For example, Salesforce excels at being Customer Relationship Management (CRM) software. But they also offer other solutions you can add on for no extra cost, like a community tool.

The problem with this approach is that although the tool is initially “free,” you end up having to sink tons of resources into customization and development because it’s not an out-of-the-box solution.

When you go with a community vendor who integrates with Salesforce, you get to enjoy the benefits of a great CRM and a great customer community.

So when you build your tech stack with vendors who play well together and provide strong integrations, you’re setting yourself up for a more successful digital experience because your customers get to enjoy the great experiences that come with using the best tools.

5. Can customers update their own personal information in your CRM?

Customers’ personal information changes frequently (new title, new location, new name, etc.). When this happens, your customer is usually required to email you and request the change, while an overworked support team member has to go into your CRM and change it for them.

That’s not a great digital customer (or employee) experience. It’s clunky. And trying to set up an external portal for customers to update their information within Salesforce can be expensive.

You might need to look into creating a self-service option where customers can update their data in a customer-facing system, like a customer community, with an integration that writes back to your CRM. This saves customers time, creating a more user-friendly digital customer experience.

6. Can customers easily give you product feedback?

The opportunity to offer product feedback directly is an important part of the digital customer experience (and it helps you create a better product).

If you acknowledge and act on their feedback, giving customers an outlet to provide feedback makes them feel heard and like they’re part of something greater. As a customer, the ability to influence where a product is going can be really exciting and inspire brand loyalty. Based on Forrester Research’s US Customer Experience Index, 2019, “Brands that want to break away from the pack should focus on emotion.” How do you make your customers feel?

Plus, customers usually find a way to give you feedback anyway (e.g. G2 crowd reviews or tweets). By providing a simple way for them to do so online, you can position your business as the first outlet they go to (which can prevent bad public reviews).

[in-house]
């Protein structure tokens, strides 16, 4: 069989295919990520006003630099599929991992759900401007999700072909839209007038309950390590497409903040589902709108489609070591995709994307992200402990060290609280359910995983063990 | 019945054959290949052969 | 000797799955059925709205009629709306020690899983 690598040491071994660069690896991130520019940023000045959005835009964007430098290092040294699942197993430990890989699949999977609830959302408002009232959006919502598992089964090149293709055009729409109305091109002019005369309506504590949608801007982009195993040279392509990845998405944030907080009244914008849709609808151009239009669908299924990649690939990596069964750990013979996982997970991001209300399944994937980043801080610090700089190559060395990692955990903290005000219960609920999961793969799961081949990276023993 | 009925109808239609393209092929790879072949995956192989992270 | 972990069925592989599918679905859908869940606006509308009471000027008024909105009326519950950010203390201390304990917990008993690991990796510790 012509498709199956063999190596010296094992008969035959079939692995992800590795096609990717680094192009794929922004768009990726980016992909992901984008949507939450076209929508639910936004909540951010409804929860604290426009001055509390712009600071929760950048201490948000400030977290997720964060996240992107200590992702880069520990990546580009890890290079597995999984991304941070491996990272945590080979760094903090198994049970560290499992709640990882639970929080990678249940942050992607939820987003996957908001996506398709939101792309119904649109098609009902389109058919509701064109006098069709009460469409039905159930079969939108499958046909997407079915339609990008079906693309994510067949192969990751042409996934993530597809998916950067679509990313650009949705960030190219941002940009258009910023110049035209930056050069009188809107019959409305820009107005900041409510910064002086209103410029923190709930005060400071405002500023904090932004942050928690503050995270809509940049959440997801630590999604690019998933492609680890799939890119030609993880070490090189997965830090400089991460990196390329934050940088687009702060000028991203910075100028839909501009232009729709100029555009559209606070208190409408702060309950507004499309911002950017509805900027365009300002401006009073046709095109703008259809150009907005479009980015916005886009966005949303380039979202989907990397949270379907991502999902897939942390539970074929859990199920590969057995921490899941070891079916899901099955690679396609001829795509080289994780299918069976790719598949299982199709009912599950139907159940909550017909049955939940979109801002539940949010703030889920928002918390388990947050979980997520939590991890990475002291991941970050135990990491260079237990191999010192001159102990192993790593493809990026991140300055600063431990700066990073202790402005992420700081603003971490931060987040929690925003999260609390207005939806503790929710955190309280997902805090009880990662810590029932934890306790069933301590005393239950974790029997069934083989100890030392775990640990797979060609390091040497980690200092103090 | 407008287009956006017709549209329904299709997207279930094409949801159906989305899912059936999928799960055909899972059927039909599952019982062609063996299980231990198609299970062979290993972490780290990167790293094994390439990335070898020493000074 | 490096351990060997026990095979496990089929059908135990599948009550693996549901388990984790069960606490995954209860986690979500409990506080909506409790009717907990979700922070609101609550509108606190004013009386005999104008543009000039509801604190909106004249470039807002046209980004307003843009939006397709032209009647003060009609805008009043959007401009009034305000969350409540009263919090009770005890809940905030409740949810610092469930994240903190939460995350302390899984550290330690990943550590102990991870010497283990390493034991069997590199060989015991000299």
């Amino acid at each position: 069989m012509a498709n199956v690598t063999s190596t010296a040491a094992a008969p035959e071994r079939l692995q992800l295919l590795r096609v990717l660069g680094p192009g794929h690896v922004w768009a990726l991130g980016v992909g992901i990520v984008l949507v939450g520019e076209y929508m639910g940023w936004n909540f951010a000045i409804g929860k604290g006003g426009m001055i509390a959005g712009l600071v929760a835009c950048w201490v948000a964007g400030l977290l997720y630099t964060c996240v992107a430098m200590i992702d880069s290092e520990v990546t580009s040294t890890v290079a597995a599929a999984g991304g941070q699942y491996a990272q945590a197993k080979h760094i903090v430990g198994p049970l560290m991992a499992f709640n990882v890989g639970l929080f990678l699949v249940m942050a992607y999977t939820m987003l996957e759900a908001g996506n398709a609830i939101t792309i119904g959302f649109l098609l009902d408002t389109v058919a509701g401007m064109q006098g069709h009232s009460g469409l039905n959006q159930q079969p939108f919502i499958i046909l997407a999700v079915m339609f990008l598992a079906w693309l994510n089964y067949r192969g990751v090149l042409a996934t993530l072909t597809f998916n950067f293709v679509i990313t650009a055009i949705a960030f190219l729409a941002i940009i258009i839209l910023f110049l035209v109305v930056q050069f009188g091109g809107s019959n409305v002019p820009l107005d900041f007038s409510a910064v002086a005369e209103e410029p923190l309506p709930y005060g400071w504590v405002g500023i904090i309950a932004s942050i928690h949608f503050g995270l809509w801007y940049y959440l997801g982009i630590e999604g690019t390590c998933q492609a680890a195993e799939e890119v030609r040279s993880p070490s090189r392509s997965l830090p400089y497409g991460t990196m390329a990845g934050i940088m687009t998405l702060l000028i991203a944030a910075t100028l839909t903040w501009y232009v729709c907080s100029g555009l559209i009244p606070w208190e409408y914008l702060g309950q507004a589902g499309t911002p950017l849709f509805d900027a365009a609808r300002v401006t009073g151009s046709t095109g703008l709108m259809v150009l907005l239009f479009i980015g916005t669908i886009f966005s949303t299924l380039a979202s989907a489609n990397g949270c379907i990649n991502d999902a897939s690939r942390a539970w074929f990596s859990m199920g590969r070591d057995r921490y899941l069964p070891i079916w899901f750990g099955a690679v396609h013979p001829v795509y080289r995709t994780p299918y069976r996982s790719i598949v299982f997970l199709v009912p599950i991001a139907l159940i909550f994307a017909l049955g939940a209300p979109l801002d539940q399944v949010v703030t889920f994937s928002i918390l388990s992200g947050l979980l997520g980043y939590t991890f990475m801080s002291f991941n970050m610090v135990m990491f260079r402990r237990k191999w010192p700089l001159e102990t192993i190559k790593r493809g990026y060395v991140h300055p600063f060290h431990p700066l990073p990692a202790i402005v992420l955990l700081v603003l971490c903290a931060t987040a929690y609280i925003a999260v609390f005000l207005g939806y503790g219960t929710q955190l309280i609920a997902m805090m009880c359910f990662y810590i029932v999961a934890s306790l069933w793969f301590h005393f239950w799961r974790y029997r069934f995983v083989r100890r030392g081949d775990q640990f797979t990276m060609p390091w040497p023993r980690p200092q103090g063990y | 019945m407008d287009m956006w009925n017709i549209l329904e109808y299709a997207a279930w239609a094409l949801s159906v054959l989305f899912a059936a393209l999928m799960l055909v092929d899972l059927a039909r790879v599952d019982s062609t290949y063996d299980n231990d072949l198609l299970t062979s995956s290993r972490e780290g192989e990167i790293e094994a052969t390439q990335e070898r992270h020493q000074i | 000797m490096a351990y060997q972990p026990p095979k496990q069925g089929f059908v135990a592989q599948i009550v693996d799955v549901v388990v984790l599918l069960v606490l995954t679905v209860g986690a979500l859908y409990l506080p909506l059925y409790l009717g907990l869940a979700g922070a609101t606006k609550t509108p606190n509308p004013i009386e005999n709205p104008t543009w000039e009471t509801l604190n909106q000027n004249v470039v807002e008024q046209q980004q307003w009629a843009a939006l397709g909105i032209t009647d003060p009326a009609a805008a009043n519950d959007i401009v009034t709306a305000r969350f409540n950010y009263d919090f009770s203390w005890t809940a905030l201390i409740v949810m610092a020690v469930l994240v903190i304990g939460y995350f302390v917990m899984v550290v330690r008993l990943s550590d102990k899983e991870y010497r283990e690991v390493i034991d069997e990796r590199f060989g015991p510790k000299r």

What’s your strategy for sourcing product feedback at scale, digitally?

7. Are your digital communications tailored to customers’ interests?

Customer marketing is becoming increasingly important to tech companies. The ROI of retaining your customers and expanding their lifetime value is much better than in acquiring new customers.

But everyone knows that marketing communications are much more effective when they’re targeted.

The problem is, not many customer marketers have a tool to do this. Once prospects become customers and you stop lead scoring, your customers tend to fall off the grid. Is this true for you?

If so, it might be time to re-evaluate and look for tech solutions that help you discover customers’ interests and target your marketing communications based on those activities.

Your Digital Customer Experience: Seamless or Frustrating?

How did you do on the digital customer experience evaluation?

Answering “no” to one question isn’t so bad. But if you got two or more, we’d suggest taking some time to seriously consider how you can revitalize your digital customer experience strategy.

Elizabeth Bell

Elizabeth Bell is the Content Marketing Manager at Higher Logic. She’s passionate about communities, tech, and communicating about both effectively. When she’s not writing, you’ll probably find her cooking, reading, gardening, or playing volleyball.